Definition of newsy in English:

newsy

adjective

informal
  • Full of news, especially of a personal kind.

    ‘Susan's short, newsy letters’
    • ‘This, along with the publication of many newsy items that would not likely be published elsewhere, has certainly benefited all of us who read it.’
    • ‘Her newsy notes make it clear they've been tearing up the trails in Seattle and wherever they go.’
    • ‘If you have anything of interest you would like to share with our readers, newsy items, birthdays, or anniversary greetings, etc., Kay Byrne would like to hear from you.’
    • ‘An uncle wrote newsy letters to his nephew at college.’
    • ‘Today's show is on ‘Teacher Power,’ but the first few minutes are a newsy bit, and that's when I'm on.’
    • ‘Five minutes tells you whether it's a newsy day or not.’
    • ‘But starting with the least newsy section of the news could be a good place to start.’
    • ‘We want to be of service to our community, to become a clearing house for newsy features of all aspects of living in Japan.’
    • ‘There are new publications, as always, but basically this is a brief review article presented with a misleadingly newsy sort of flavor.’
    • ‘The first objective, newsy article on blogging I've seen in a mainstream paper comes from The Irish Times.’
    • ‘All of this translates into interesting fodder for newsy features or even hard news.’
    • ‘When she could no longer write newsy notes to a long list of friends, she clipped photos out of the Montrose newspaper and sorted them into envelopes for Paul to mail.’
    • ‘It consumes all our attention because as soon as one event begins to lose its newsy edge along comes another.’
    • ‘Between links to sites selling organic cotton T-shirts and handbags made from reclaimed plastic bags are newsy posts - such as one on Safeway's shift to renewable energy - to guide the discriminating green consumer.’
    • ‘Also in the ‘good idea’ category, Laurie Writes comes up with great suggestion for keeping in touch with all those people you are meaning to write a good newsy email to, one of these days.’
    • ‘Jokes today are also less visual and far more newsy than they were 40 years ago, when cartoonists could not expect news events to enter the popular consciousness quickly.’
    • ‘And we have not lived in the existence of CNN in the 22, 23 years almost, that CNN has been on the air in as newsy an environment as we are now.’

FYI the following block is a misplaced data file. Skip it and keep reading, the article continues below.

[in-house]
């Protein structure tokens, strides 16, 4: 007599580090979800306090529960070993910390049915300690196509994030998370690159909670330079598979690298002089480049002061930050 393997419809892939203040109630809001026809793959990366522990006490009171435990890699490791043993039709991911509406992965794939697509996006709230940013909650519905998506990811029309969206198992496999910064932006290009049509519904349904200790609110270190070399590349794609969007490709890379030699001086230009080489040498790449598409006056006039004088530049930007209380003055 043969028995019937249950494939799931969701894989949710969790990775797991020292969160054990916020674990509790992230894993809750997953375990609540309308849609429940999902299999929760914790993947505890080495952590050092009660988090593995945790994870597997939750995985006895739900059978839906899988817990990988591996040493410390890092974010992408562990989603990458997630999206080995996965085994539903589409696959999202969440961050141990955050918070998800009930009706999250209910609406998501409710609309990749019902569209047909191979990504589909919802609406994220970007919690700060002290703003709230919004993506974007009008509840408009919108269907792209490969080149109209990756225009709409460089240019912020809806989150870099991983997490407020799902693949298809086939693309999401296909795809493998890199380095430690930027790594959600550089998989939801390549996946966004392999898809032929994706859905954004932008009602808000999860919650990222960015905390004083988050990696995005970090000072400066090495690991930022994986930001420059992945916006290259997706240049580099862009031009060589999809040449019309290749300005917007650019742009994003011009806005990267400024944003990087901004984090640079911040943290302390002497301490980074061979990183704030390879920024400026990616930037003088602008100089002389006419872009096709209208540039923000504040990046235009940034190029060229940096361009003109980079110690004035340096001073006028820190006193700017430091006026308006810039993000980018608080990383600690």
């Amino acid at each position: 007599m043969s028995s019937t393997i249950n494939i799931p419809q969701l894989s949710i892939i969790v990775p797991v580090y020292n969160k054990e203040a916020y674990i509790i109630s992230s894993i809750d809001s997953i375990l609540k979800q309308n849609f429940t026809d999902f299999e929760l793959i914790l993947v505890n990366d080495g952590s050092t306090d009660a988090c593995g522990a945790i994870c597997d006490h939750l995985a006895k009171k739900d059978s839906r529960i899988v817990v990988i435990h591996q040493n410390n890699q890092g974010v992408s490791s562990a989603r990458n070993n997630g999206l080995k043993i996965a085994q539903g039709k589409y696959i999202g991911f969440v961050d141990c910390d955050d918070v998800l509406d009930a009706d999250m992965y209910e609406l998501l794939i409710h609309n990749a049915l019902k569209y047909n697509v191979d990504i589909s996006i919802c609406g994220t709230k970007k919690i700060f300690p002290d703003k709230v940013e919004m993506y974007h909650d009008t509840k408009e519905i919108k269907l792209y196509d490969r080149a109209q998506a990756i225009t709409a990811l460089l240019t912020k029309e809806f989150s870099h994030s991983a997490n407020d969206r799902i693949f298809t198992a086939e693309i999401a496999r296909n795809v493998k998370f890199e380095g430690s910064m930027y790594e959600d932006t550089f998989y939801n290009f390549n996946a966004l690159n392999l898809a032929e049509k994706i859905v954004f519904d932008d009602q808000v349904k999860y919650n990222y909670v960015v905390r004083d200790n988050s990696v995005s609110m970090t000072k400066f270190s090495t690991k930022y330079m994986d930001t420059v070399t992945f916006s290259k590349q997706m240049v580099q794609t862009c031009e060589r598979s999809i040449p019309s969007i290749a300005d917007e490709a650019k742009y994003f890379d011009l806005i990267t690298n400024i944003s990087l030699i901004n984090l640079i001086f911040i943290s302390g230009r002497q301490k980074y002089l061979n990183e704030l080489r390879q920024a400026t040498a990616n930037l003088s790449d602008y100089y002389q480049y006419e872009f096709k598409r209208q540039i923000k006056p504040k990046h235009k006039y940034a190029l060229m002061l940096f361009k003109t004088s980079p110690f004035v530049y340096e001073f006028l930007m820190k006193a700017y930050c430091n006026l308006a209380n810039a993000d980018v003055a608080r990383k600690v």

• ‘I do love my Mum and look forward to her newsy letters, but the chances of me getting Alzheimer Disease also depends on family history.’
    • ‘Now, here is the newsy part: Bangalore is all set to celebrate this big day in a big way.’
    • ‘This one, which strikes us as quite newsy, and has even appeared in a real newspaper, for example, only shows up via the newspaper.’
    instructive, instructional, illuminating, enlightening, revealing, explanatory, telling, communicative, factual
    View synonyms

noun

US
informal
  • 1A reporter.

    • ‘It's better to let the newsies extinctify themselves on their own terms, freeing up the slot - and then pop the bubbly.’
    • ‘That response satisfied the newsies, and probably solidified Capuano's helpful positioning as a pragmatic moderate in a left-heavy field.’
    • ‘Take Bloggers and other newsies in North America and you could bury the other shows with ratings.’
    • ‘And why do you think the cable newsies and entertainment hypocrites spent so much time covering this story?’
    • ‘The other newsies had as well and were quite tickled by her comment.’
    • ‘We newsies are not good at restraint on such occasions.’
    • ‘It's a CNN news interview with witnesses and newsies.’
    • ‘Later, a spokesman for the legendary soccer player told newsies that Pele simply took off his cap, leaned forward where the gunmen could see him, and the robbery deflated instantly.’
    • ‘We newsies seemed to have rediscovered normality.’
    • ‘Journalism is becoming badly degraded, when we can hardly tell the difference between straight newsies and opinionists (like me).’
    • ‘Websites from Poynter, Assignment Editor, CyberJournalist and many others pulled together to help out our fellow newsies.’
    • ‘Bill Pullman is the film's one pleasant surprise, nicely underplaying reporter and newsie advocate Bryan Denton and providing the film's few precious moments of calm.’
    • ‘He stalked across the street, ignoring the catcalls of the local newsies in regard to his clothing.’
    • ‘In the Lateline version, there is nothing political at work: Tangled Banners is a sex-filled Peyton Place with newsies.’
    • ‘The voters, I'll bet, would want the candidates to - and us newsies to - write about real stuff.’
    • ‘But will Ireland's newsies catch on, or is blogging a foreign game?’
    • ‘Two hired carriages carried a delegation of newsies to Mount Olivet Cemetery on Long Island, where Charity's body was interred in a private plot.’
    • ‘The Chief told newsies that the stickee, Jerry Brown, and the sticker, one Timothy Newman, had been barhopping and were more than a tiny bit anesthetized when they got into a fistfight about who-knows-what, and Jerry won.’
    • ‘For Seattleites, the top story (at least on the radio) is local newsies reporting on their own presence at the investigation scene in Tacoma, where a tree trunk used for target practice was hauled away yesterday.’
  • 2A newsboy.

Pronunciation:

newsy

/ˈnjuːzi/